Management at the hotel where Michaela McAreavey was murdered failed to co-operate properly with police and were more concerned with damage to its reputation than catching the killer, a court in Mauritius has heard.
In a scathing attack on an alleged “dirty game” played by the island’s Legends Hotel, a police chief claimed the honeymooner’s husband was initially arrested as a suspect because information that would have eliminated him from inquires was withheld from detectives.
Giving evidence at the trial of the two former Legends employees accused of the crime, Assistant Commissioner of Police Yoosoof Soopun further alleged that management provided material to “the defence” which it should have given to police.
Former Legends room attendant Avinash Treebhoowoon, 31, and floor supervisor Sandip Moneea, 42, deny murdering the daughter of Tyrone Gaelic football boss Mickey Harte inside her deluxe room last January.
The prosecution claim they attacked her when she walked in and caught them stealing. Mr Soopun, who led the murder investigation, repeatedly criticised the hotel during a day on the witness stand in the Supreme Court in Port Louis.
At one point he told judge Mr Justice Prithviraj Fecknah: “Here I want to state my lord that the hotel management, as I said from the very beginning there was much concern to protect the reputation of the hotel rather than to discover who has killed the deceased.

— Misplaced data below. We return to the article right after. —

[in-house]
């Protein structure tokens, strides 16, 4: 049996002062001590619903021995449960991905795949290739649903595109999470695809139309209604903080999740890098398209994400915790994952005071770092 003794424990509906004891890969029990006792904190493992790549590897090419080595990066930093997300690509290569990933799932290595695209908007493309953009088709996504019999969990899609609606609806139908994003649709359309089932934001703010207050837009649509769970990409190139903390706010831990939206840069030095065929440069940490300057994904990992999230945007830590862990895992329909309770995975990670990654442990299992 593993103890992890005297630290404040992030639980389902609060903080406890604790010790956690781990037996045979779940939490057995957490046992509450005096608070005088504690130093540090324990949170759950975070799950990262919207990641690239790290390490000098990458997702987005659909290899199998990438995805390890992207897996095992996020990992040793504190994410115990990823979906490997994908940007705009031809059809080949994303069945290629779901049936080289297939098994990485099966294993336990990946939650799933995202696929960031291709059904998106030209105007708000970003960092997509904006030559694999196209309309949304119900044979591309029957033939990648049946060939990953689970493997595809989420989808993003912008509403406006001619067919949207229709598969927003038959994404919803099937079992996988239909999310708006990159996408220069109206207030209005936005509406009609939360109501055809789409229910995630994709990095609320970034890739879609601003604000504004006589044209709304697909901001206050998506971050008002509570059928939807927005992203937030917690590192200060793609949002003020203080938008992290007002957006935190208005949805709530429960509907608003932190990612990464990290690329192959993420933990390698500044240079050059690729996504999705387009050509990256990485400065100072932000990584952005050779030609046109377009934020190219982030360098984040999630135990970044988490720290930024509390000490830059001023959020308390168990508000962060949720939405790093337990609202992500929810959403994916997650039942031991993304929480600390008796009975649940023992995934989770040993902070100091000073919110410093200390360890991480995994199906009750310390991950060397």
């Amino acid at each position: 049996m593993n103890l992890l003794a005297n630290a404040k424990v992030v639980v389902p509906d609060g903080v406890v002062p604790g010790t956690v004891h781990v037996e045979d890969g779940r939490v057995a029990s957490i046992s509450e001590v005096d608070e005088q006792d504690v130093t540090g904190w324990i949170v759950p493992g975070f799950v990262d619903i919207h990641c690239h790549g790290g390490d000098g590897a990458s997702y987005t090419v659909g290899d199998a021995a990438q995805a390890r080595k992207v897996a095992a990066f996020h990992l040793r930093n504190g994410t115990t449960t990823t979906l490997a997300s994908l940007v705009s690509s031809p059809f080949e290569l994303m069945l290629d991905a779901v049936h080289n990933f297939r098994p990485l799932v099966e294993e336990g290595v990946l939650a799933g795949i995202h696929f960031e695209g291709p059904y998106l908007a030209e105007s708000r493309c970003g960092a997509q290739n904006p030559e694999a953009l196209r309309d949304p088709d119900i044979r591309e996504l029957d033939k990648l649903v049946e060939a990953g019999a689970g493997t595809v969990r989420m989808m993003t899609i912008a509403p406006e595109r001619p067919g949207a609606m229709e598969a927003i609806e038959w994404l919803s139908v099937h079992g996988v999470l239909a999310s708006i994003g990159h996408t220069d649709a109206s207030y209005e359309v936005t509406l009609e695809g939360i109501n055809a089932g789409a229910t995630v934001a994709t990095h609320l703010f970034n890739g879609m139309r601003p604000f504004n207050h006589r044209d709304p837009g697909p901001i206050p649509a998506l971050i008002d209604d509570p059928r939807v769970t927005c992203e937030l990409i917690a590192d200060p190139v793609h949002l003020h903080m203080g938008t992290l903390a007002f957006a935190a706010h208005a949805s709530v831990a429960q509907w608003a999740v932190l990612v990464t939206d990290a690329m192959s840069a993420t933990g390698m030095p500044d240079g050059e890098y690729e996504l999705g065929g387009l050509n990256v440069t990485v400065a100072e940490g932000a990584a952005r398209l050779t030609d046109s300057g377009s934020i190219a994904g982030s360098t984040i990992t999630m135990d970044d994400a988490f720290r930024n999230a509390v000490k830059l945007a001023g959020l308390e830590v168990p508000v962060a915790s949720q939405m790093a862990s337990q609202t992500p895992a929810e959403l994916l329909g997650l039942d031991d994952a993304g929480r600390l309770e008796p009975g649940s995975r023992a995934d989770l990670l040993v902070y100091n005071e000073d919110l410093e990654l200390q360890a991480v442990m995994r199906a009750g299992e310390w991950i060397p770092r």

“This is why my lord several important things have never been disclosed to the police.”
On the 16th day of the high-profile case Mr Soopun, who is in charge of the police’s major crime investigation team (MCIT), rejected a claim by Treebhoowoon that he threatened him with a revolver and told him he would die if he did not confess.
It also emerged that another hotel employee originally arrested over the crime and then released is now suing the police and Mauritian state over his treatment.
Testifying as a prosecution witness, Mr Soopun claimed one of the first instances of the hotel’s unco-operative stance was when officers were not given records of entries to room 1025 where the newlywed was found.
Mr Soopun said if that data had been available to officers at the outset then John McAreavey would never have been detained.
The bereaved widower was handcuffed and left alone in a police station for hours in the wake of his wife’s death.
Mr Soopun said the reading from the electronic door entry system was handed over only after “persistent requests”.
“I just want to state that hotel management, particularly the chief security officer Mr (Mohammad) Imrit, has played a dirty game with the police,” he said.
“Having that information earlier to the police, there’s no doubt the poor Mr John McAreavey would not have been taken to Piton police station and treated as a suspect by Piton CID.
“It was only on our persistent requests, my lord, that we obtained the reading and came to know that a magnetic card – JMK supervisor two – has been used at 1442 hours, some two minutes before the lady, the deceased Mrs McAreavey, had accessed the room.
“Then it was clear, my lord, that Mr John McAreavey must be disregarded as a suspect.”